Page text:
Unique project combining ballet and hologram technology to debut in Prague
A unique performance, produced by the National Theatre Ballet and the Stuttgart Chamber Orchestra, is set to have its world premiere on Friday night. Called Holo Harmonies, the project will be held simultaneously in Prague and in Baden-Baden, with the two stages connected through hologram technology.
The one-off event taking place simultaneously at the State Opera in Prague and at the Festspielhaus in Baden Baden combines three premieres in one production: a new choreography created by Mauro Bigonzetti for the Czech National Ballet, an electronic soundtrack by Sven Helbig performed by the Stuttgart Chamber Orchestra, and animations by Moritz Mayerhofer.
Filip Barankiewicz, the artistic director of the Czech National Ballet, says the idea for the project originated about four years ago in a discussion with the head of the Stuttgart Chamber Orchestra:
“It sounds interesting, especially when you picture that at that period of time we were under Covid restrictions. Everything was locked down and we used video and technology in order to stay connected to the world. That was part of our decision to go for it and try it.
“We only do a one-time performance because it is really complicated. To make it possible, we need a special internet connection so that we have a really fast internet. The dancers only have a limited space and they need to perform in front of a gauze screen, otherwise the hologram wouldn’t work.”
Mr. Baraknkiewicz says that while modern technologies, including hologram, can be very much part of contemporary art productions, art can never be based solely on technologies:
“However, I think it’s important for art to move forward, to try out different things and not to repeat who had already been done before. I think it’s wonderful to see what the possibilities are.”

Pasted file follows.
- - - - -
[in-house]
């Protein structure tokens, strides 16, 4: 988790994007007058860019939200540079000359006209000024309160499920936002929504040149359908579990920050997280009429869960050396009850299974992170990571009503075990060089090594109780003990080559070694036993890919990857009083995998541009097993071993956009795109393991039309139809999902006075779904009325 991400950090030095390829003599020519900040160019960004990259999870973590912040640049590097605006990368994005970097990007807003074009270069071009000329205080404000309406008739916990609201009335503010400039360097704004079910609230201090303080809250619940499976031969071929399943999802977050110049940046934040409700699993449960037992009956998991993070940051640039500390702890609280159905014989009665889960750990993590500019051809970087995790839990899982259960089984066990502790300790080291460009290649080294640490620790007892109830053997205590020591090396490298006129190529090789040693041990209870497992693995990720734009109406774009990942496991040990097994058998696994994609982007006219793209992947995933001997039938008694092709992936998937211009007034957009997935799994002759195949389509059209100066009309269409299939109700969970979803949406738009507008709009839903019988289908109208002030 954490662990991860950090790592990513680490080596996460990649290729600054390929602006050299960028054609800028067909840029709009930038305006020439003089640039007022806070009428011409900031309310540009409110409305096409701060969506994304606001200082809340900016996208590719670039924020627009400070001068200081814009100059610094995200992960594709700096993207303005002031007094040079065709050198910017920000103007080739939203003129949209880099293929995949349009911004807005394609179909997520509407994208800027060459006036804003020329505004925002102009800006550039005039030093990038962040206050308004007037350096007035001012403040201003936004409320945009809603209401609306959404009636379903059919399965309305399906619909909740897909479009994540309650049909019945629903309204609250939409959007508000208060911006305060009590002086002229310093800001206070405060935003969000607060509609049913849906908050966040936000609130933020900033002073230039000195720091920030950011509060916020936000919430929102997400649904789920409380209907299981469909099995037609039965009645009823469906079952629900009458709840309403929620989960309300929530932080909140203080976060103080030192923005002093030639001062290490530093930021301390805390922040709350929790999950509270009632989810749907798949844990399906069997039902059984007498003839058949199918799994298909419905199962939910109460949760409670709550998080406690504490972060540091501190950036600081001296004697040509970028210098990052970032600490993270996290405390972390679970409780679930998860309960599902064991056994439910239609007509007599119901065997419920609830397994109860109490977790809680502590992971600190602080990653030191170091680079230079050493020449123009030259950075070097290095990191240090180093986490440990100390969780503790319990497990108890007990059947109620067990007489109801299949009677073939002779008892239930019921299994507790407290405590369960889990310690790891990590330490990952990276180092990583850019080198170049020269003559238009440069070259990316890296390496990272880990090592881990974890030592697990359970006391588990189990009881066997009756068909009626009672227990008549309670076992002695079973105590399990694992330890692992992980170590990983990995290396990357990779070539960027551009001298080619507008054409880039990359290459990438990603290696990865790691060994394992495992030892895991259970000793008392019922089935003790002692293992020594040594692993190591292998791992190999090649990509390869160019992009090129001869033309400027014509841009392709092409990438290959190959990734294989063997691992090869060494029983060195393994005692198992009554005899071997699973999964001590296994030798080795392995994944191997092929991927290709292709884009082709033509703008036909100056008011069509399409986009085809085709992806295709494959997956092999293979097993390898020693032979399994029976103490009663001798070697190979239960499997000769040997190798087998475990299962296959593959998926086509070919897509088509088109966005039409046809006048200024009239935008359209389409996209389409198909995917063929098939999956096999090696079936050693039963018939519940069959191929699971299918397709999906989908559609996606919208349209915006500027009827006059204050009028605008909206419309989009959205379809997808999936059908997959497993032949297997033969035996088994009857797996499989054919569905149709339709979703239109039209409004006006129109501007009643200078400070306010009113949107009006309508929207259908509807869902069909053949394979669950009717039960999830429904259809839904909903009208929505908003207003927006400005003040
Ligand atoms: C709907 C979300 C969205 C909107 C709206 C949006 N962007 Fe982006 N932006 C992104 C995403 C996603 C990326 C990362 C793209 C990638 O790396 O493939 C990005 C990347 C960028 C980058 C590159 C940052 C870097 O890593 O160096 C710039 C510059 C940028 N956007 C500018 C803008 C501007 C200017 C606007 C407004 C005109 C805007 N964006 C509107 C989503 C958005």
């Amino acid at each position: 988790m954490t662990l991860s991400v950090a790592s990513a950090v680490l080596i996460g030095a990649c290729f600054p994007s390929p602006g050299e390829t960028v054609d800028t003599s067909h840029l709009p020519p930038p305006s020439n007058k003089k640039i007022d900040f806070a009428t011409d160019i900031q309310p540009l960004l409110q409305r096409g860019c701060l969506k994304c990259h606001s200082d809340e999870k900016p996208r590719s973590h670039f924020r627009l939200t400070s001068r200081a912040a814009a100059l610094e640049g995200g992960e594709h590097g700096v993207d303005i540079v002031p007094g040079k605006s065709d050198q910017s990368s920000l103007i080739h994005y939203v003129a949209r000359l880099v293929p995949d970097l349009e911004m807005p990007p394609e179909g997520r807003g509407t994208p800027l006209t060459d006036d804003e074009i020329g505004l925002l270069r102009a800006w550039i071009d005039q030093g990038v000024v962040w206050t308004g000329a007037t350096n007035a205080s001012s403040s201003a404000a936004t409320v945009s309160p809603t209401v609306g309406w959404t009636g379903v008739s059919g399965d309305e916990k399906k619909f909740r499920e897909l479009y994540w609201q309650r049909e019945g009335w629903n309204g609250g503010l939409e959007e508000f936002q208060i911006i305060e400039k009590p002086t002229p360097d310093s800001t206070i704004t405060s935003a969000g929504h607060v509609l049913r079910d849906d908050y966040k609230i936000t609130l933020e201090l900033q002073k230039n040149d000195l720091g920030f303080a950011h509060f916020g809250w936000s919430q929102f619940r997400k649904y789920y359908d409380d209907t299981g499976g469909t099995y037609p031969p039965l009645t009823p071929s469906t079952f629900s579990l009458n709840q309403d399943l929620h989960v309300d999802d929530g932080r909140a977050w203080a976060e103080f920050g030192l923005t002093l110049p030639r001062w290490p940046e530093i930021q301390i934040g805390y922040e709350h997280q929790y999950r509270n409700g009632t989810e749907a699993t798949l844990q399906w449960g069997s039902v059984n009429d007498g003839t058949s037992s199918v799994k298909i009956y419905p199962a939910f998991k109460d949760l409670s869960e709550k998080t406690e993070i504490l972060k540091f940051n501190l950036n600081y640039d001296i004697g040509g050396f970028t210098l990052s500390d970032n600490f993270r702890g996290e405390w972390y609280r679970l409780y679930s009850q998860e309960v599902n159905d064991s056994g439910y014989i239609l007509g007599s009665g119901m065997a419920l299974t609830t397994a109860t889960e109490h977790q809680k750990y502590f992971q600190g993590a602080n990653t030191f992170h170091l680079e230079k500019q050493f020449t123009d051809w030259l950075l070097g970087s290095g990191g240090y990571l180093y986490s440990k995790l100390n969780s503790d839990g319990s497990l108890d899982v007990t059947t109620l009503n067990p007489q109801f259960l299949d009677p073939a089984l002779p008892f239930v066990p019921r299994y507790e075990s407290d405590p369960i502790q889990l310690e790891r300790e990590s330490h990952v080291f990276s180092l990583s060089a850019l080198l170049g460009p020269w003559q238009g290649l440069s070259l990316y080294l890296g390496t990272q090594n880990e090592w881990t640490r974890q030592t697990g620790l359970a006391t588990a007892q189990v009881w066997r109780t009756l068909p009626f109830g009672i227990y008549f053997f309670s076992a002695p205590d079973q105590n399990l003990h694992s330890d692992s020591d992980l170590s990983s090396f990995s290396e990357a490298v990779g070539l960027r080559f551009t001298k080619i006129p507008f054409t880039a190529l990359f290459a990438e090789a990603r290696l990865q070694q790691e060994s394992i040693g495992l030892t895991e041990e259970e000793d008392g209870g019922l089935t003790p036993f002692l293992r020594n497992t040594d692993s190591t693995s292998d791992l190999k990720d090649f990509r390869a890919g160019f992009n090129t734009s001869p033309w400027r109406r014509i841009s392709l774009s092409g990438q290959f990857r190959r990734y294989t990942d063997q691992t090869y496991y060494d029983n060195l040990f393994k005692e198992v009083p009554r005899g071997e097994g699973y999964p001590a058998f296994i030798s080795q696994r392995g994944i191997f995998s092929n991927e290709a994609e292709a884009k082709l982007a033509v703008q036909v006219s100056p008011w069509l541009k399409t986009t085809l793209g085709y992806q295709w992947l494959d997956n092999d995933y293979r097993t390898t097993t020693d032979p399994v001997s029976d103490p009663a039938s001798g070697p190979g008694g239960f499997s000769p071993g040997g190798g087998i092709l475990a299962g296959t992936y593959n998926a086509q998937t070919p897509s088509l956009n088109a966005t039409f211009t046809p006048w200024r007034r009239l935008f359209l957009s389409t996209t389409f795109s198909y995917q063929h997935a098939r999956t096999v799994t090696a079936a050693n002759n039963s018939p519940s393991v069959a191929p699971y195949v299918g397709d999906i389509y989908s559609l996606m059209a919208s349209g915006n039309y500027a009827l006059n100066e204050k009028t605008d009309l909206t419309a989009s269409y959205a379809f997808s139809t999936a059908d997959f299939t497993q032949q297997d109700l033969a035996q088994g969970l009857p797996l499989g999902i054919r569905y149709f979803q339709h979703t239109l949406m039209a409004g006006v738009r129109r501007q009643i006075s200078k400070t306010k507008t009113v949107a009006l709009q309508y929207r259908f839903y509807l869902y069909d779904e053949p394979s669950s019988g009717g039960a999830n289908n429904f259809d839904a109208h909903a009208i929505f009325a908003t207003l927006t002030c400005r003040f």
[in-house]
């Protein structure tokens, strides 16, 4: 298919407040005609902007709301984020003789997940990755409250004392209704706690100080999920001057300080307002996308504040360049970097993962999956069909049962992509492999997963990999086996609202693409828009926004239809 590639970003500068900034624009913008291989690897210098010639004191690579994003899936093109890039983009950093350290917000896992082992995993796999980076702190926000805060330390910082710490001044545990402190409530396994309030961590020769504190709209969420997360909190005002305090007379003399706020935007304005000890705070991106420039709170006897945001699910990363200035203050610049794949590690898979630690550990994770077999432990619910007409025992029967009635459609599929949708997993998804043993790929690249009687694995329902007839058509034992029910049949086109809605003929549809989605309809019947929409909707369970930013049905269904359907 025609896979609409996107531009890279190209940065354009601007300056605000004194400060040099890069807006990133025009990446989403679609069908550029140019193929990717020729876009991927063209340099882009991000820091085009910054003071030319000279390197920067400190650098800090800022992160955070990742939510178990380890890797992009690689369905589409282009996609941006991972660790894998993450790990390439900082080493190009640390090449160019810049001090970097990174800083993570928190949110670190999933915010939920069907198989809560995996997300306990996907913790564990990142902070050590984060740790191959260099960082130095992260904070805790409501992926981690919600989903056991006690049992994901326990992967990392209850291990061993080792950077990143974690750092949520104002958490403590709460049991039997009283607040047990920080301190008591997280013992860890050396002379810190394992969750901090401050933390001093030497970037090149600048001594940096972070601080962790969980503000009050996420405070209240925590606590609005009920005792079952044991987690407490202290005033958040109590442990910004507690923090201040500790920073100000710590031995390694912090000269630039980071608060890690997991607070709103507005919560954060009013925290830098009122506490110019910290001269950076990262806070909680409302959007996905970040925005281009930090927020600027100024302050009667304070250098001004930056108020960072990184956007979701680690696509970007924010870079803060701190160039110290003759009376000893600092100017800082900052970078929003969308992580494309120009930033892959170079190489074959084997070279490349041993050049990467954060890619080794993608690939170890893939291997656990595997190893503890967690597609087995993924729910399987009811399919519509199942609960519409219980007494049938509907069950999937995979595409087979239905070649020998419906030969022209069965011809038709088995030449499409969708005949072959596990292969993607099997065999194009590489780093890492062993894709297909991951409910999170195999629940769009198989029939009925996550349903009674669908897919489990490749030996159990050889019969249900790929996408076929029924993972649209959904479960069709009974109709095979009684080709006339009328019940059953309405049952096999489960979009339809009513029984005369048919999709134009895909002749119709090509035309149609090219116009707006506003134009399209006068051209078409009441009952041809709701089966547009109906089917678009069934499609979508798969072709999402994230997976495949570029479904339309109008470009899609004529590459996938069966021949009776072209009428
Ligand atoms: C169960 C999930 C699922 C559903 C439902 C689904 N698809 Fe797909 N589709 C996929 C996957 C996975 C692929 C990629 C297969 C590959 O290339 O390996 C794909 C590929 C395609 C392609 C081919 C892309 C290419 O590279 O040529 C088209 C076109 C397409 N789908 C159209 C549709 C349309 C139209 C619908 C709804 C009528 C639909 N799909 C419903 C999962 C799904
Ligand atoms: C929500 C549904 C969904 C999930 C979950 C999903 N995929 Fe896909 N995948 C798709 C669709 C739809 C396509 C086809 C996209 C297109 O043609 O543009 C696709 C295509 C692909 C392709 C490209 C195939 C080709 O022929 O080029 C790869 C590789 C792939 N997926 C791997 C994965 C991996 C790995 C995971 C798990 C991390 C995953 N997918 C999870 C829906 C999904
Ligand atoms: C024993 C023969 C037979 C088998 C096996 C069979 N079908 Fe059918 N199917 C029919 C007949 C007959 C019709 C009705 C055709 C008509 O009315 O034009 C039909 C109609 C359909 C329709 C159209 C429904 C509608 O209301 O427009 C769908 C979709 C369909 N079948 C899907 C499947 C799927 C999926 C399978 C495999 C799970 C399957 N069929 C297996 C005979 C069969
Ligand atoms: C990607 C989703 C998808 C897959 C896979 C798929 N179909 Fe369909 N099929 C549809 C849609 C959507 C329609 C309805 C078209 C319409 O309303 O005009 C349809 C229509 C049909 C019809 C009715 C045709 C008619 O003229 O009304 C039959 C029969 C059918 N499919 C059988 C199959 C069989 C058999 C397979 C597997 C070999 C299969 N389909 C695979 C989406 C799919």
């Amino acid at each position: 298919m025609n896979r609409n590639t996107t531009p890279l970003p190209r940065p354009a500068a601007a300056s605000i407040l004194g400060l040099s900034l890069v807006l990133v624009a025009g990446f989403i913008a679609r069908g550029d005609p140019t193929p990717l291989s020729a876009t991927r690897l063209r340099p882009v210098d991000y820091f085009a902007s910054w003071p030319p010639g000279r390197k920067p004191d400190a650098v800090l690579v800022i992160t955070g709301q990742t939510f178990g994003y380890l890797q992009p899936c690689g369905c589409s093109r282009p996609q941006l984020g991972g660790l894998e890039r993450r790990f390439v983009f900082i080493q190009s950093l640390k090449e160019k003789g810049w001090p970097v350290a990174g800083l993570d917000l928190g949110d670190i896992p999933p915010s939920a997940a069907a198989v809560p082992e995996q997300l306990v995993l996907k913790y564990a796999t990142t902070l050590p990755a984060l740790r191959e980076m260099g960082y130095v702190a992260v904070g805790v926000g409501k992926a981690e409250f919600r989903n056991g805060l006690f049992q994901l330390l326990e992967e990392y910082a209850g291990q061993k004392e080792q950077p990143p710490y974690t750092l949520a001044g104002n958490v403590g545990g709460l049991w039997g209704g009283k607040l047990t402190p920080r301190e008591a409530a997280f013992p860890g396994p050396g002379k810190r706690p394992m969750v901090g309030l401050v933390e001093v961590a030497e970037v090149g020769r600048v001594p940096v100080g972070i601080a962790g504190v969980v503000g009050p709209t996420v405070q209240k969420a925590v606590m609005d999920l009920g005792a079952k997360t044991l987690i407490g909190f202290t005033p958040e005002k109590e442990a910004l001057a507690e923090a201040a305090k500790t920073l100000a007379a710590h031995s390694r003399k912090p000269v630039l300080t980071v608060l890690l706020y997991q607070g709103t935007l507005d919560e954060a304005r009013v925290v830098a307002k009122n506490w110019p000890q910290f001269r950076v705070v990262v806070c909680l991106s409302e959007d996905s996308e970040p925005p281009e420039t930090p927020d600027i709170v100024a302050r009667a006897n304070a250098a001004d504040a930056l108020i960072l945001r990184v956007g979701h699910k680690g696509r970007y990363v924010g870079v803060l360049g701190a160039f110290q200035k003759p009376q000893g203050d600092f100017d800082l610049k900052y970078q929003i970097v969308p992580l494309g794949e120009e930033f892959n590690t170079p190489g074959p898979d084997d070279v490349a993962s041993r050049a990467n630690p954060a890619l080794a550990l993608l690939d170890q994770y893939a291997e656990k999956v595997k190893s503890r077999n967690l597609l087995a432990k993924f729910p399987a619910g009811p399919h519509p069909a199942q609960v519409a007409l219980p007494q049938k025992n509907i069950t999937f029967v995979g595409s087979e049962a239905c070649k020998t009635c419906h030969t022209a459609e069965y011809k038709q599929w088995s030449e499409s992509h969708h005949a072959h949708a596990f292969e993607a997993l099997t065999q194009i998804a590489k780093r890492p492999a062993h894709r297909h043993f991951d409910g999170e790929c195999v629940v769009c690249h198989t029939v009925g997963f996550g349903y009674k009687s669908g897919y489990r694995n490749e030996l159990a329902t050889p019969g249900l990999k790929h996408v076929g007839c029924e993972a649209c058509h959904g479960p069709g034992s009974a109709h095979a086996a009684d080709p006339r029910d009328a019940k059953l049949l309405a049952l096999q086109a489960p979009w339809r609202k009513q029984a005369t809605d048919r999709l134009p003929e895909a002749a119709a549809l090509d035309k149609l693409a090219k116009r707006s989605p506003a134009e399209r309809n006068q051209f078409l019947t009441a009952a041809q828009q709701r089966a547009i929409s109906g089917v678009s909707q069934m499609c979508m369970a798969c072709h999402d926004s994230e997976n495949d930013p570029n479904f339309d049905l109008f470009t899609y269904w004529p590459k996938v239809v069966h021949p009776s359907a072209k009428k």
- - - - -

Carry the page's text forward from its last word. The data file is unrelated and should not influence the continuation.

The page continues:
In Holo Harmonies, flesh-and-blood dancers from the National Theatre Ballet will share the stage with musicians from Baden-Baden, who will be projected on the spot through holograms. At the same time, the dancers themselves will be projected as holograms on the stage in Baden-Baden, explains one of the members of the ensemble, Kristýna Němečková:
“When we get closer towards the front of the stage, we are in focus, but when we move further away, we start to get blurry. So this is something we have to learn to work with.”
The dancers will be moving to the sound of Franz Schubert’s Death and the Maiden updated into electronic sound by German composer Sven Helbig. The author of the choreography is Italian Mauro Bigonzetti:
“The most important thing is the body. The movement and the shape of the body. There is a lot of structure in the music of Franz Schubert and we try to mirror the structure of the music in the structure of the choreography.”
Filip Barankiewicz says the result of the experimental performance will be as surprising to him as to the viewers:
“The viewers will see three or four things at the same time. It will be a fusion of different art forms, and I am excited to see what the effect will be like, if it's going to something really special. We have to wait to find out.”